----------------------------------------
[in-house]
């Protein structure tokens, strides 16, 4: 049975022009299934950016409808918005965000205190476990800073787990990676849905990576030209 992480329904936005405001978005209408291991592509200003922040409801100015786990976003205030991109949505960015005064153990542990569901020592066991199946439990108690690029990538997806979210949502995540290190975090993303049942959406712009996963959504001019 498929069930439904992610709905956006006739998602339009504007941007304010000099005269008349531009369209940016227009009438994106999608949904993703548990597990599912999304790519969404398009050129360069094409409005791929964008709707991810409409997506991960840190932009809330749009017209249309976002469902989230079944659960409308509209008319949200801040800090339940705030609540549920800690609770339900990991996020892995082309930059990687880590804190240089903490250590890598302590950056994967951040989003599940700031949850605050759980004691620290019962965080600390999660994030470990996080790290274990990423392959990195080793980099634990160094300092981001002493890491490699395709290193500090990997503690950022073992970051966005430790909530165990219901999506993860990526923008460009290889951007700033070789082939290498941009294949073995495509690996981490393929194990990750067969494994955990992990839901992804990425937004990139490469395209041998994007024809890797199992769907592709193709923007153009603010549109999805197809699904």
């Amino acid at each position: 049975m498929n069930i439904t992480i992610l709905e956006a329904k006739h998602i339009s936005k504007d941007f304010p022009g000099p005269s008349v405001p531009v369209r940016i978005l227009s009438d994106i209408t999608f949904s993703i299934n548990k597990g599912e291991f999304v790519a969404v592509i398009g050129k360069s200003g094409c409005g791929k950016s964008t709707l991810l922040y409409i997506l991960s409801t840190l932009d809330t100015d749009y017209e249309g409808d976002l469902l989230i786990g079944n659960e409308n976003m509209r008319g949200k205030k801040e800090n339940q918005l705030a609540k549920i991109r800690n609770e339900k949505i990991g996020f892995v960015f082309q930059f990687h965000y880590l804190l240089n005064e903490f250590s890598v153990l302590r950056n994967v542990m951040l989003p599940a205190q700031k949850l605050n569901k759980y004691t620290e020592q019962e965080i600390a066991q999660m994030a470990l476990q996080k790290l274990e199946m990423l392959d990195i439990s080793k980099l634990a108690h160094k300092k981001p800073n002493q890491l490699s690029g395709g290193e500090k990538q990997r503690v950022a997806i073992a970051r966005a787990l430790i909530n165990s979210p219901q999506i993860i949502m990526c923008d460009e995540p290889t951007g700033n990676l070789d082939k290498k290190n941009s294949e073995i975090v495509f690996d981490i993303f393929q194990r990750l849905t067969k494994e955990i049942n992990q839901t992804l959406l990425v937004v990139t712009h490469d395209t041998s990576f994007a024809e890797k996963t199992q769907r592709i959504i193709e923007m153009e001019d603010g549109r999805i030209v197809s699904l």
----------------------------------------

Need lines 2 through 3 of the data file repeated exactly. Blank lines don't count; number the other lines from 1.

């Protein structure tokens, strides 16, 4: 049975022009299934950016409808918005965000205190476990800073787990990676849905990576030209 992480329904936005405001978005209408291991592509200003922040409801100015786990976003205030991109949505960015005064153990542990569901020592066991199946439990108690690029990538997806979210949502995540290190975090993303049942959406712009996963959504001019 498929069930439904992610709905956006006739998602339009504007941007304010000099005269008349531009369209940016227009009438994106999608949904993703548990597990599912999304790519969404398009050129360069094409409005791929964008709707991810409409997506991960840190932009809330749009017209249309976002469902989230079944659960409308509209008319949200801040800090339940705030609540549920800690609770339900990991996020892995082309930059990687880590804190240089903490250590890598302590950056994967951040989003599940700031949850605050759980004691620290019962965080600390999660994030470990996080790290274990990423392959990195080793980099634990160094300092981001002493890491490699395709290193500090990997503690950022073992970051966005430790909530165990219901999506993860990526923008460009290889951007700033070789082939290498941009294949073995495509690996981490393929194990990750067969494994955990992990839901992804990425937004990139490469395209041998994007024809890797199992769907592709193709923007153009603010549109999805197809699904």
């Amino acid at each position: 049975m498929n069930i439904t992480i992610l709905e956006a329904k006739h998602i339009s936005k504007d941007f304010p022009g000099p005269s008349v405001p531009v369209r940016i978005l227009s009438d994106i209408t999608f949904s993703i299934n548990k597990g599912e291991f999304v790519a969404v592509i398009g050129k360069s200003g094409c409005g791929k950016s964008t709707l991810l922040y409409i997506l991960s409801t840190l932009d809330t100015d749009y017209e249309g409808d976002l469902l989230i786990g079944n659960e409308n976003m509209r008319g949200k205030k801040e800090n339940q918005l705030a609540k549920i991109r800690n609770e339900k949505i990991g996020f892995v960015f082309q930059f990687h965000y880590l804190l240089n005064e903490f250590s890598v153990l302590r950056n994967v542990m951040l989003p599940a205190q700031k949850l605050n569901k759980y004691t620290e020592q019962e965080i600390a066991q999660m994030a470990l476990q996080k790290l274990e199946m990423l392959d990195i439990s080793k980099l634990a108690h160094k300092k981001p800073n002493q890491l490699s690029g395709g290193e500090k990538q990997r503690v950022a997806i073992a970051r966005a787990l430790i909530n165990s979210p219901q999506i993860i949502m990526c923008d460009e995540p290889t951007g700033n990676l070789d082939k290498k290190n941009s294949e073995i975090v495509f690996d981490i993303f393929q194990r990750l849905t067969k494994e955990i049942n992990q839901t992804l959406l990425v937004v990139t712009h490469d395209t041998s990576f994007a024809e890797k996963t199992q769907r592709i959504i193709e923007m153009e001019d603010g549109r999805i030209v197809s699904l």